There have been many changes and challenges over the last few weeks at my clinic. Possibly the most important one is that after 22 years my clinic supervisor and partner in crime decided to pursue a different veterinary opportunity. He was loved by the team and extremely knowledgeable and helpful. His decision came as a shock to the staff, doctors, and the entire company.
When he told me, I was speechless. I kept wondering if I can lead this team on my own. Who will make the schedule, helped monitor controlled drugs, and the list went on.
We were also due for a quarterly team meeting. I decided to have the meeting without him, leading our clinic all by myself.
Of course, my manager wanted to observe the meeting and then meet with me. Nervous and frazzled, as I am before every team meeting (no matter how much I prepare), the meeting was a success. Multiple people noted the dynamic change in staff morale and enthusiasm. Employee engagement and clinic pride is at an all time high. I feel liked, trusted, and respected. After the meeting some of the staff mentioned what a nice meeting it was, even without my cohort, their chief, as he was nicknamed.
I stopped dead in my tracks and wondered how did I accomplish this?
Simultaneously, I have been reading The Leadership Challenge for the AVMA Future Leaders Program. I cannot say it was easy, but with prior experience and perhaps a natural ability, I focused the year on building trust, empowering my staff, and increasing morale. It worked. Unknowingly, I employed many techniques in this leadership bible. The techniques are simple and they work.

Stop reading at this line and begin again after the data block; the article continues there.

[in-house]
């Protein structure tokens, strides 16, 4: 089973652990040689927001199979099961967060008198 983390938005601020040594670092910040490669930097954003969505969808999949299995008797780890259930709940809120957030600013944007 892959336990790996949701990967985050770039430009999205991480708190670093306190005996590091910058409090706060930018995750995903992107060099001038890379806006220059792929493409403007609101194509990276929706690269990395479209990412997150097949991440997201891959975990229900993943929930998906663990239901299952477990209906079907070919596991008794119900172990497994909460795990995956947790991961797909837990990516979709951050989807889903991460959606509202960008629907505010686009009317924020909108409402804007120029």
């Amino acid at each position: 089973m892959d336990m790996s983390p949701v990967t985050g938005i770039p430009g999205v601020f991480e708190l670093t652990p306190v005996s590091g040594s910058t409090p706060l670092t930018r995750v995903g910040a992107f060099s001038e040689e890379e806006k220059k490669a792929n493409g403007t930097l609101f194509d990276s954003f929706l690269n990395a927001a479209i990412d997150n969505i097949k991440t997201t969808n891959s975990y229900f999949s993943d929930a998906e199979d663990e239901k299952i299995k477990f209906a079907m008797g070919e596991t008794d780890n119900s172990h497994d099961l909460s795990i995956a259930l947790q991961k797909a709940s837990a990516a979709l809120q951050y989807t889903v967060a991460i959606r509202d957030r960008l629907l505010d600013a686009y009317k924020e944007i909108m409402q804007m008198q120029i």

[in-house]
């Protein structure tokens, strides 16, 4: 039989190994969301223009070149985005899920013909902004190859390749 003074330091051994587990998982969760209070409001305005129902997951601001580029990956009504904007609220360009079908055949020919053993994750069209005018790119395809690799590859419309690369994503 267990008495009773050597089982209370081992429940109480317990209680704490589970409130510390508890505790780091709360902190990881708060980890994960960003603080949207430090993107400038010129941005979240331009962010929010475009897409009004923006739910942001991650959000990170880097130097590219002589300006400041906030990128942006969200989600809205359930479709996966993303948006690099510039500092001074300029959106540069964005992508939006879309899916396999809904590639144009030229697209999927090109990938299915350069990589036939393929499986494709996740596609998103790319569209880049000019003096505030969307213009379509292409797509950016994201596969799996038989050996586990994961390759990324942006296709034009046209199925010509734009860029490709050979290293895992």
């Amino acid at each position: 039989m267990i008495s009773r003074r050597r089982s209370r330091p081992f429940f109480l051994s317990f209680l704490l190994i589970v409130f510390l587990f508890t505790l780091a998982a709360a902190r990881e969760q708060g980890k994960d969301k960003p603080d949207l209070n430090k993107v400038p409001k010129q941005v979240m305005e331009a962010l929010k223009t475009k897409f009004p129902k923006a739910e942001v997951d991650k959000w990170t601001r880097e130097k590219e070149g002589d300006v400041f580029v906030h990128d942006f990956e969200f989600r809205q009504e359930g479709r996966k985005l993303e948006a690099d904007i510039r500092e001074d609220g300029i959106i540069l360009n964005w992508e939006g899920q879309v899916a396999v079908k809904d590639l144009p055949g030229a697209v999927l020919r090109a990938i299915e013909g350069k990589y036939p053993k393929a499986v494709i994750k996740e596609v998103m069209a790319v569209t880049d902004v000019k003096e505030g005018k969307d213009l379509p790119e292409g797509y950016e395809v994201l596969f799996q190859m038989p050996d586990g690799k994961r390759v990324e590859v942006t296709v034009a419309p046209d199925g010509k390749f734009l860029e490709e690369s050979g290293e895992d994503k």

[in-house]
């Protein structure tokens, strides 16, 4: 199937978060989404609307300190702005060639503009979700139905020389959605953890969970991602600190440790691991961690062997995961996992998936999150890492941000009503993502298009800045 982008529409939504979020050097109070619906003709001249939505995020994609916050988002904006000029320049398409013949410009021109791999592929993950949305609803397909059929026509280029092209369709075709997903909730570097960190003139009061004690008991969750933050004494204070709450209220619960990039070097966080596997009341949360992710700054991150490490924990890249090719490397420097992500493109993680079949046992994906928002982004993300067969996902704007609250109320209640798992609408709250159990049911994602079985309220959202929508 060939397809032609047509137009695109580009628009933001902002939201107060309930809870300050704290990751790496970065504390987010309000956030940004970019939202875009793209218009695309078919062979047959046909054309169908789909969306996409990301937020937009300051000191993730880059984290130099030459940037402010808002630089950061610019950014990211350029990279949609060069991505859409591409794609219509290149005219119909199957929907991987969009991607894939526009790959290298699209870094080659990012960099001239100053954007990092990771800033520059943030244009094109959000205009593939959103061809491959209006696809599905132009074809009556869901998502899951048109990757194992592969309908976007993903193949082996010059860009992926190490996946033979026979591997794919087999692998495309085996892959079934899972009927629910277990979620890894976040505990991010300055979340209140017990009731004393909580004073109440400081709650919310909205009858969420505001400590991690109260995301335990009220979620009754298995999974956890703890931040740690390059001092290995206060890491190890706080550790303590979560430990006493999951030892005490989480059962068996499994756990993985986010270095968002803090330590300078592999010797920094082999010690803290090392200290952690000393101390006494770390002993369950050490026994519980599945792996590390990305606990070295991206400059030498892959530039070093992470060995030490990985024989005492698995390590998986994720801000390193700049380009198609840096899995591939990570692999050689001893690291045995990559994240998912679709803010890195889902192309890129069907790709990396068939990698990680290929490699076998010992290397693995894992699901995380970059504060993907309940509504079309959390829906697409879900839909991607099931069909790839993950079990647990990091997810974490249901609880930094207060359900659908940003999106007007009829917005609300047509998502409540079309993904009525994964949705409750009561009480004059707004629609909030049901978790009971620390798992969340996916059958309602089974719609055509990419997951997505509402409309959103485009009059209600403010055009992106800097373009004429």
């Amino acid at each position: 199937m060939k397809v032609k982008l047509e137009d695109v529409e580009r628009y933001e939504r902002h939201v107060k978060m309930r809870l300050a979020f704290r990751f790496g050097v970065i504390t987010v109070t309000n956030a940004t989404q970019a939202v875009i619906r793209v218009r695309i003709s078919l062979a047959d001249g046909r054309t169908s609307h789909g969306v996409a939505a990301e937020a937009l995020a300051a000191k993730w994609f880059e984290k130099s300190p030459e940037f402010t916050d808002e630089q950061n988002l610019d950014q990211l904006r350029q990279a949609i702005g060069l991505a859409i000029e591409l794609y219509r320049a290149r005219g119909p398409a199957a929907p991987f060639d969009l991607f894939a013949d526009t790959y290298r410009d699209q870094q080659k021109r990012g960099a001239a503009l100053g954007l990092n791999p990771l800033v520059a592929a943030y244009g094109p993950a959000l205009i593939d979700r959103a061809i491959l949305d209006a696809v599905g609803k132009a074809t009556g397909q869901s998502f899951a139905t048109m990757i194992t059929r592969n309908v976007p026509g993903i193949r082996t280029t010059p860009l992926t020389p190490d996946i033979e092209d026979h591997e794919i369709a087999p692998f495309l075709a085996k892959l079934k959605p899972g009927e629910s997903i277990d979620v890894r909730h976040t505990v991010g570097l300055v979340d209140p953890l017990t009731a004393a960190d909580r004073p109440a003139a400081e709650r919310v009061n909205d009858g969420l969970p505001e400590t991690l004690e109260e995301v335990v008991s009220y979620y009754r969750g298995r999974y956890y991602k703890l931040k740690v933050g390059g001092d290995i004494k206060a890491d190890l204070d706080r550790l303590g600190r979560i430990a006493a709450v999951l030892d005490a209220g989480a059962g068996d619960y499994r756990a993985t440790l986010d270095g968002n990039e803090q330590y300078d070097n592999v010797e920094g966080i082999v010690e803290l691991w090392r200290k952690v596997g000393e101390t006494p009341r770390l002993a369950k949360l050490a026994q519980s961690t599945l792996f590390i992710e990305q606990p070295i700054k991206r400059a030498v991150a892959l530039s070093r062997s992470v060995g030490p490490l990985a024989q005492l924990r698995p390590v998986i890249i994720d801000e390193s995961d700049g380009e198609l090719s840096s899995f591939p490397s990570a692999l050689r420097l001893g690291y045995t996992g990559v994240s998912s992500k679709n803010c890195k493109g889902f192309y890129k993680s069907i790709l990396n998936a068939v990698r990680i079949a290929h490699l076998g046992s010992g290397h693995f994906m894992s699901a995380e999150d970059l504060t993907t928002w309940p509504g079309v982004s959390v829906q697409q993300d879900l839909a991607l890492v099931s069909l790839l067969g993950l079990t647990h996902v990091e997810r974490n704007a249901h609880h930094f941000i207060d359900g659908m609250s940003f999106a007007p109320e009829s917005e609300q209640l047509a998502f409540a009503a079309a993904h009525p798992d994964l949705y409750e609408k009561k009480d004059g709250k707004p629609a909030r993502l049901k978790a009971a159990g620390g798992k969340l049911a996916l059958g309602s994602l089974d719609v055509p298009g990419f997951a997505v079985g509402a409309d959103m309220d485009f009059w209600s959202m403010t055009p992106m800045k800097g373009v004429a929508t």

While I employed some, I have not employed others and decided we as a clinic need to hit the basics this year: values, vision and mission. However, when discussing with my manager, there would have been no way to get buy-in from the staff on this last year. In fact, in January participation in an employee award survey was only 50% (versus 100% this June).
While company management is very happy with my progress, a scary fact was brought to my attention. My work load may not improve once we replace our clinic supervisor. In fact, the more staff look to me as a leader, the more projects I will undertake. As someone who values change and continuous improvement (an important trait of a leader), this is a necessary evil. Prioritization will be my main survival skill. I am up for the challenge. Very little is as rewarding as when staff comes to you and states, “I came to you because you listen and get things done.”
This year I have surprised myself and learned that if you truly care about your work and your people, many management strategies may come naturally.